On Saturday, R20 wrote up the controversial HIV prevention television commercial produced by the New York City Dept. of Health and Mental Hygiene, which warns that gay men who seroconvert are at increased risk for osteporosis, dementia, and "over 28 times more likely to get anal cancer." To encourage condom use, the spot uses extremely graphic images to illustrate that last point and many HIV prevention experts have criticized the messaging as "scare tactics."
GLAAD and the Gay Men's Health Crisis want the spot pulled because they fear it further stigmatizes people living with HIV/AIDS, reports the Wall Street Journal.
"It really paints this picture of gay men as these sort of disease-ridden vessels, and so the message is really sort of, ‘Stay away from gay men,’” said Francisco Roque, director of community health for GMHC. Roque said the ad had a “horror movie” like quality with eerie music that appeared to demonize gay men.
In a statement, the city’s Department of Health said, “Silence is no solution when the number of new HIV diagnoses among” men having sex with other men is up by more than 50% in eight years. "In developing this video spot, we tested various approaches in focus groups," said the statement. “The spot was informed by that process and by lessons learned from our successful anti-smoking efforts. It was also carefully vetted for technical accuracy. The Health Department trumpeted the media campaign in a release last week, saying the video spots “promote condom use and partner reduction” in the gay community. The release said while HIV infection is no longer a "death sentence," living with HIV "is still no picnic."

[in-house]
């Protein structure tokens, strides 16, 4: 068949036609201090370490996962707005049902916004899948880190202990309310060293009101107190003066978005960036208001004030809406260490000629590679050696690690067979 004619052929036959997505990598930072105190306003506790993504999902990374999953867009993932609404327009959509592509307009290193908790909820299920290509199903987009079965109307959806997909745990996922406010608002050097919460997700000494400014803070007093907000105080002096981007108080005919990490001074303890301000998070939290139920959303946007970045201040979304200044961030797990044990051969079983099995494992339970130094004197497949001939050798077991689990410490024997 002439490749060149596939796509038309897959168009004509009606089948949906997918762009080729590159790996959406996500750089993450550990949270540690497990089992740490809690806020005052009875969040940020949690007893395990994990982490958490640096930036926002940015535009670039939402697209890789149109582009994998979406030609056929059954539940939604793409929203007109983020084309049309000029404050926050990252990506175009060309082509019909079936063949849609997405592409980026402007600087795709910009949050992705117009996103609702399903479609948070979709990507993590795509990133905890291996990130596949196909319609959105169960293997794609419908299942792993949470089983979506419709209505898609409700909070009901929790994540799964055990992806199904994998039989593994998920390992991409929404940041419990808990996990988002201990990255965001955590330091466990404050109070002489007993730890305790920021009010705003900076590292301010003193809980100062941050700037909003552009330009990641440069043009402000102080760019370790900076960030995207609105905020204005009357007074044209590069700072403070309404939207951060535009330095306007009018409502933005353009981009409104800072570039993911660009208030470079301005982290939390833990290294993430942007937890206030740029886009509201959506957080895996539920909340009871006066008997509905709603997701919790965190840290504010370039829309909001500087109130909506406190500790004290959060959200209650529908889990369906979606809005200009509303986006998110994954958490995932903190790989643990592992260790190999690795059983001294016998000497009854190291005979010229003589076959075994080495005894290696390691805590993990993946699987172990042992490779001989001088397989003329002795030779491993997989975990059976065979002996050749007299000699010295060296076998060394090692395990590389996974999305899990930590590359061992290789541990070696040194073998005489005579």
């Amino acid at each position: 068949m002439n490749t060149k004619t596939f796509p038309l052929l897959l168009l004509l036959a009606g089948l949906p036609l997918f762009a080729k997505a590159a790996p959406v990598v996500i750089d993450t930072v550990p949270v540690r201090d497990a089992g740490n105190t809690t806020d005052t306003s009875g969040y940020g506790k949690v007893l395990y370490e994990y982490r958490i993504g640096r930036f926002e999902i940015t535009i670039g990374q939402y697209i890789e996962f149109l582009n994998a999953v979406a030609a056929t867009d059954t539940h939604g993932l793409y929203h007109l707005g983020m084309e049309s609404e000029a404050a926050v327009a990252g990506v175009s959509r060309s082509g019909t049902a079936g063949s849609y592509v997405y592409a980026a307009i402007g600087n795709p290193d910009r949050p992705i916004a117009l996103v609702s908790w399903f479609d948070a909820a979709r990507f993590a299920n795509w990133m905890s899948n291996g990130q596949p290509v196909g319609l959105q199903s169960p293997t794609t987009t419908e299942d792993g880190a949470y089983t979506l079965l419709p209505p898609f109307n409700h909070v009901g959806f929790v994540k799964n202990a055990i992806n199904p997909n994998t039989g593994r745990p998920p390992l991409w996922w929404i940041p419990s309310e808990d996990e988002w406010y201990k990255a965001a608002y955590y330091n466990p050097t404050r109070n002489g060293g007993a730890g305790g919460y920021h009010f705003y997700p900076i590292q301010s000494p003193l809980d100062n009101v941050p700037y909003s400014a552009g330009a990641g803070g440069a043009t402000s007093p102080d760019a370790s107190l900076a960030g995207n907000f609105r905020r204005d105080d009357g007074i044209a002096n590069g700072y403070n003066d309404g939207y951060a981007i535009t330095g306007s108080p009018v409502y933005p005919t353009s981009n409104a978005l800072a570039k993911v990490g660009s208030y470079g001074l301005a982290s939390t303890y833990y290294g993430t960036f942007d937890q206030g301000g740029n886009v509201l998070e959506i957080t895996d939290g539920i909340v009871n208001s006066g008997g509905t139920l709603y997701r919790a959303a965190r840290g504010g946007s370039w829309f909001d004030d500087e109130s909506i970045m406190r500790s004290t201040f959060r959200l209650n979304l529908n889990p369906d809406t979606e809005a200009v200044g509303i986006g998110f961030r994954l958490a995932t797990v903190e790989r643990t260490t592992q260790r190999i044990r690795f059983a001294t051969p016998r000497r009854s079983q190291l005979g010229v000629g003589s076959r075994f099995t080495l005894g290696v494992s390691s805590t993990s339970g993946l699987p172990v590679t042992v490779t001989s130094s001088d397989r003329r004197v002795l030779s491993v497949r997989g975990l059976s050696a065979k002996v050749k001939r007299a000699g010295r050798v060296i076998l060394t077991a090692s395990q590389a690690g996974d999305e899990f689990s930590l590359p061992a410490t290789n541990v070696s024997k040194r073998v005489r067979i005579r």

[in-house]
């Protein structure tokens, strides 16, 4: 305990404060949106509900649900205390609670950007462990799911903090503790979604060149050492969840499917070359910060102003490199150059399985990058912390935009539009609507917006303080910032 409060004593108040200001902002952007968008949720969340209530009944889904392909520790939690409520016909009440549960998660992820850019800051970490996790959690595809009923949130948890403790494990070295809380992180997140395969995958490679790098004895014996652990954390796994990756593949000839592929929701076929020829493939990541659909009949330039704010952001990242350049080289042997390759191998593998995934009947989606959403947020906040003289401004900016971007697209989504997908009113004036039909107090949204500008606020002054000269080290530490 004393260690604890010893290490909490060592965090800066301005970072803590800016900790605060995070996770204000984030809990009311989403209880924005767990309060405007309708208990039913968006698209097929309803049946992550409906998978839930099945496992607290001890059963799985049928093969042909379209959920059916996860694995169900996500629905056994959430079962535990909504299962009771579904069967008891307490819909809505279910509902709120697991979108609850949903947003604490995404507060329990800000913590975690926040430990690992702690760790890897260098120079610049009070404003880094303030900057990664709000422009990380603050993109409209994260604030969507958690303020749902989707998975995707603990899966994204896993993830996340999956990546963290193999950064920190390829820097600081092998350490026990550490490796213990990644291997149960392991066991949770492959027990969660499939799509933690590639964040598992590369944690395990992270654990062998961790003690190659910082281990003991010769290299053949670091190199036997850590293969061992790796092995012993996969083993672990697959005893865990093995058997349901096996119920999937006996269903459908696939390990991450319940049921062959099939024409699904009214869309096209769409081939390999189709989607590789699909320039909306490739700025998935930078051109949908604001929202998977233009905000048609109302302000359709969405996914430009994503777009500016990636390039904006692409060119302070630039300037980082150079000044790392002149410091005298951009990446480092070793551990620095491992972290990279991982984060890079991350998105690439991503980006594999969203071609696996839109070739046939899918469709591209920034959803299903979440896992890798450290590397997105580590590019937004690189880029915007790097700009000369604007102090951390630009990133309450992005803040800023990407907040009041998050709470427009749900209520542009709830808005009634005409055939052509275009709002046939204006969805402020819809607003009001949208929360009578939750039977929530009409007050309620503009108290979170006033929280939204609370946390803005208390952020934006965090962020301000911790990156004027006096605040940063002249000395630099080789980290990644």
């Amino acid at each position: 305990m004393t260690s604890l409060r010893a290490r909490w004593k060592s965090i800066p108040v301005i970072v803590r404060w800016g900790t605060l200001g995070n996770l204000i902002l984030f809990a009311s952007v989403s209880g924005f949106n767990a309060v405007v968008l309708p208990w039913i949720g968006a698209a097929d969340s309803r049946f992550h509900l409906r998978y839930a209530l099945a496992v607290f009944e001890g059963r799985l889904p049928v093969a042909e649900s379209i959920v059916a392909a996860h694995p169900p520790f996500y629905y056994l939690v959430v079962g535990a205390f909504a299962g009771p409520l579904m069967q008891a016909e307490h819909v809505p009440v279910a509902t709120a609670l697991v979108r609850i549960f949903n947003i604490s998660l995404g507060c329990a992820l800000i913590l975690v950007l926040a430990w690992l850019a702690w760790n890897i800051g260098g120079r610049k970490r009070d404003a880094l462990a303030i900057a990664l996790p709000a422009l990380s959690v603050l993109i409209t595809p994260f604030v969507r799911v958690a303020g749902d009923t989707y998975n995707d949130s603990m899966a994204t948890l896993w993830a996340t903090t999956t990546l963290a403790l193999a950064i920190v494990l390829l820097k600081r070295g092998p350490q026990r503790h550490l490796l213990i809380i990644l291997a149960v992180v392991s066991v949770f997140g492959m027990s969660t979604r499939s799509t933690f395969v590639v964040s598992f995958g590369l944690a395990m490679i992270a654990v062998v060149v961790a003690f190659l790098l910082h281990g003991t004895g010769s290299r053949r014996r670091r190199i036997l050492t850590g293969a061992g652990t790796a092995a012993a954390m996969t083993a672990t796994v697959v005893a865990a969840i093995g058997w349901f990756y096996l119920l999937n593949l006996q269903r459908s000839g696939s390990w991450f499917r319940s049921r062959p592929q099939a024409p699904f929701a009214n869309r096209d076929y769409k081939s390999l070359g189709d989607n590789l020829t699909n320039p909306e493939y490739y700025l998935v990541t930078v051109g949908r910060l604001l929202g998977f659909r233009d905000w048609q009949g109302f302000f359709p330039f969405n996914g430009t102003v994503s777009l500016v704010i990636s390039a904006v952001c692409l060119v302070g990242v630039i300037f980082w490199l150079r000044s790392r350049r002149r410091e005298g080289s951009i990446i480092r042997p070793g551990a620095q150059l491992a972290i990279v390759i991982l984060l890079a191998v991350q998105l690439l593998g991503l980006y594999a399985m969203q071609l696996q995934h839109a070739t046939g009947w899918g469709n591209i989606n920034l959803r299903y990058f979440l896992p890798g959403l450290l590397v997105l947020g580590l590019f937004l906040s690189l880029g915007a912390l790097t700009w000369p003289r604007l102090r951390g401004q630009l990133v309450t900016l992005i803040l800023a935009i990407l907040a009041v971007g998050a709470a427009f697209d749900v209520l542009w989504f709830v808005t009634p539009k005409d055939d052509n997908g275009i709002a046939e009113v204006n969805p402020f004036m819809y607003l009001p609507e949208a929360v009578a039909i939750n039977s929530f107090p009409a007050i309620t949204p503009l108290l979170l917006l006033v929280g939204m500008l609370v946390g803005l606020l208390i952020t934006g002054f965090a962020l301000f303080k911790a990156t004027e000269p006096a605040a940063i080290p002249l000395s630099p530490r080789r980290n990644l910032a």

The spot is scheduled to run on cable and broadcast television over the next week and the Health Dept. has no intention of pulling it. "I am completely comfortable with what we put out here. I have talked with many young men who are HIV positive," Dr. Monica Sweeney, assistant commissioner for the city’s Bureau of HIV/AIDS Prevention and Control, told Housing Works. "This is not fabricated."
Other HIV prevention experts and people living with HIV/AIDS say otherwise. "I felt like I stepped back into 1987 when I saw this, my head almost exploded," said Jim Pickett, advocacy director at the AIDS Foundation of Chicago. "I reject portraying my life—15 years and counting with HIV—as a hellish nightmare. Has it been tough? Yes, living with HIV is challenging. But it is not one big long scream of agony for most of us."
In case you missed it before, and a warning that some images are very graphic, watch AFTER THE JUMP ...